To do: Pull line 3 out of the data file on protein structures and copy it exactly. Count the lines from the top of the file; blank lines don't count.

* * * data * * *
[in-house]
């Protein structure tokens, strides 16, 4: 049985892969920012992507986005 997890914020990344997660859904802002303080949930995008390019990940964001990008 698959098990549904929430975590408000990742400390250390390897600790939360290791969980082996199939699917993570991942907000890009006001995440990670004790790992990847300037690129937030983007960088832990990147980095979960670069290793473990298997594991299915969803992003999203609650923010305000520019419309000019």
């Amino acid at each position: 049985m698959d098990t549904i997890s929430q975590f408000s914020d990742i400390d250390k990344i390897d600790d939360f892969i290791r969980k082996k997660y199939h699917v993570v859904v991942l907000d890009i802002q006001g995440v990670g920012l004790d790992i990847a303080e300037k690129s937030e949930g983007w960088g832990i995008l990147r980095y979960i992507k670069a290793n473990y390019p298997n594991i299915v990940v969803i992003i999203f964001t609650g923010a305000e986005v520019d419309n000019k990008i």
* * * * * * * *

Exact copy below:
């Amino acid at each position: 049985m698959d098990t549904i997890s929430q975590f408000s914020d990742i400390d250390k990344i390897d600790d939360f892969i290791r969980k082996k997660y199939h699917v993570v859904v991942l907000d890009i802002q006001g995440v990670g920012l004790d790992i990847a303080e300037k690129s937030e949930g983007w960088g832990i995008l990147r980095y979960i992507k670069a290793n473990y390019p298997n594991i299915v990940v969803i992003i999203f964001t609650g923010a305000e986005v520019d419309n000019k990008i």